After Kohlsville we started a two-day journey farther afield. We learned from Jerry Apps' book, "One-Room Country Schools", that the Galloway House and Village complex contains Willow Lawn School which was purchased by the Fond du Lac County Historical Society in 1963 and moved to the present site after it had spent over a century of remodeling and add-ons. It is one of the earliest one-room schools in the country.
Galloway House and Village is an on-going project of the Historical Society and contains besides the school building, an elaborately furnished thirty-room Victorian mansion, train depot, log cabin, a general store, many shops typical of the earlier part of the century and other collections and museums. The Village charges an entry fee. After a soup and salad lunch, we headed out of Fond du Lac to New London where we arrived at a pleasant little park, the New London Heritage Historical Village, just before closing time. There are five buildings which have been moved to the site and have been restored. One of the buildings is a Chicago and Northwestern Train Depot from 1923. Behind the depot is a Soo Line Caboose, our first inside look at a train caboose which, it seems to me, could serve as a compact little summer cabin.
The school, formerly called Elms School and now Triangle School, is a good example of a rural school. It was built in 1847 and remained in use until 1948. Originally built of brick, it was later sided with wood. Upon comparing an old black and white photo with a new, color shot, it would appear that more than siding was changed. The roof line is different and some windows were covered and smaller ones added to the front of the school.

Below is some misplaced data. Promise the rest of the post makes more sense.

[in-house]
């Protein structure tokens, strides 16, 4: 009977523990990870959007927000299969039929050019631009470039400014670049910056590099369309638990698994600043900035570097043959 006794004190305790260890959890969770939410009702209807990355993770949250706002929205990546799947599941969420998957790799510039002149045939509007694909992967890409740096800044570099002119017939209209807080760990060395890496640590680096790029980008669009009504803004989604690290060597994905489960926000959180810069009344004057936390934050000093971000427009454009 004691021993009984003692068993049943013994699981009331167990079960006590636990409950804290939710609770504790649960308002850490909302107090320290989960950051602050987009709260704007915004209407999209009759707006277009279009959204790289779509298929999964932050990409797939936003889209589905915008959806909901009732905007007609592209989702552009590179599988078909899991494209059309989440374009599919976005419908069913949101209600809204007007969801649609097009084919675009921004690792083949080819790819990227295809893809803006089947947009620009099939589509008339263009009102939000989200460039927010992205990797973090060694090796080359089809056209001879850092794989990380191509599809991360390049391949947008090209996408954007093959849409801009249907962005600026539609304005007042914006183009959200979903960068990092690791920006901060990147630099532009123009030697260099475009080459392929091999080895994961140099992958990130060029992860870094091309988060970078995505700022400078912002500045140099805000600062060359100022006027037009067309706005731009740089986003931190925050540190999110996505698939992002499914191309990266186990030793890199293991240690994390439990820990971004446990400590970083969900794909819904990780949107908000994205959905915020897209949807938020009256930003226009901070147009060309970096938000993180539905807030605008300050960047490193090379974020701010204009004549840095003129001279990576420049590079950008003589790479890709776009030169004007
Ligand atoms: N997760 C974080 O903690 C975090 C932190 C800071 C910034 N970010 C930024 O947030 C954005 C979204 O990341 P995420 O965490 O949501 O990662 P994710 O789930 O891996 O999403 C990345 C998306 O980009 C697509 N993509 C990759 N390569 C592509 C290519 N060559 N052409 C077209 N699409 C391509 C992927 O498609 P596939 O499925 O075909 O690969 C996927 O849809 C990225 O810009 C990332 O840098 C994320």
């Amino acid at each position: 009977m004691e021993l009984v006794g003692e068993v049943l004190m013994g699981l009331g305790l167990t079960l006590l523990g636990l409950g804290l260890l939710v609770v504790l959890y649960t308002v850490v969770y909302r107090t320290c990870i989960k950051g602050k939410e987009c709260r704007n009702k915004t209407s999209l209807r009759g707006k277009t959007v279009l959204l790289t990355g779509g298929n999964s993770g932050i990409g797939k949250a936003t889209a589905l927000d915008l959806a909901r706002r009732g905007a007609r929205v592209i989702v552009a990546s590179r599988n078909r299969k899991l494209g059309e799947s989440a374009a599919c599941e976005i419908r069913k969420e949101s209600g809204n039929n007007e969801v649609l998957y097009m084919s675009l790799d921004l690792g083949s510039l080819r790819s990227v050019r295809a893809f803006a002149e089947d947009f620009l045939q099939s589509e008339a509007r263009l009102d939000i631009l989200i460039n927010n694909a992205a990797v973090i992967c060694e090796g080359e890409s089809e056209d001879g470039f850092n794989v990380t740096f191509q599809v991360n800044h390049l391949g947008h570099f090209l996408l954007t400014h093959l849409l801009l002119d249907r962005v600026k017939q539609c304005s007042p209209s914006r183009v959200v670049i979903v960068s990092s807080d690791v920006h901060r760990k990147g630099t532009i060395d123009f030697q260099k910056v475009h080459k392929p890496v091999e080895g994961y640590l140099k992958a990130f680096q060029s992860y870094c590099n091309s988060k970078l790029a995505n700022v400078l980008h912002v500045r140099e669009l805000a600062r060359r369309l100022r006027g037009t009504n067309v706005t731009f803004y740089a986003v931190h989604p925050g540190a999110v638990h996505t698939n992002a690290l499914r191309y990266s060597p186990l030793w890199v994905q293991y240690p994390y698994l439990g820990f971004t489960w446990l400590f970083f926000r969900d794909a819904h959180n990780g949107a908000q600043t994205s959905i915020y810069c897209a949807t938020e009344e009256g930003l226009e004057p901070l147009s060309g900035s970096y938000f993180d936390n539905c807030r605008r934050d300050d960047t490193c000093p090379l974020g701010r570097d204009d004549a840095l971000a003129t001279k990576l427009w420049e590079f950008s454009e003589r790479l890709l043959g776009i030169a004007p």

Nineteen desks, a pot-bellied stove, teacher,s desk, kerosene lamps, an old world globe, and a pendulum clock (still known as school clock) fill the room. At the back of the room is a water crock and a row of lunch buckets, some old syrup pails which were commonly used by the pupils to carry their lunch to school. The water crocks were an important feature of the up-to-date rural school. Before the crocks came on the scene, an open bucket and dipper were used for drinking water. Apparently, nobody worried about contagious diseases back in those days.
By the time we drove the next distance to Shawano, to see the one-room school on the Wolf River Pond, it was closed. Located in Heritage Park at North Franklin Street overlooking the pond, it was a pretty little site for a school. The old iron pump remains in place outside the school building; it was made by the Trahern Pump Co., of Rockford, Illinois.
Since the day had come to an end and we were still far from the next school on our list, we headed for Eagle River to bed down for the night in a plain and pleasant motel room.
Early in the morning, after a continental breakfast of soggy donuts, ordinary orange juice and a couple excellent cups of coffee, we took a nostalgic side trip to our family cottage where my husband and a passel of our ten kids in tow, had spent some happy, some bittersweet hours a long time ago. It was an overcast morning and very cool for July, so cool we changed from shorts to slacks and warm socks inside our sandals. Except for forest sounds and the rush of water over the dam, there was no sound, no human sound.
There on the bank of the flowage, where my parents spent so much time in their older years, I felt strongly their presence. I wished later we had stayed longer. Dad loved to fish and went out on the lake every day and would ask Mom to go along but she always refused, probably because she was afraid of the water. One day he said to her, "Kid (their private name for each other even until he died in his late seventies), I will ask you one more time to go fishing with me and I will never ask you again." She went, and from then on, went with him almost every time he went out in the boat.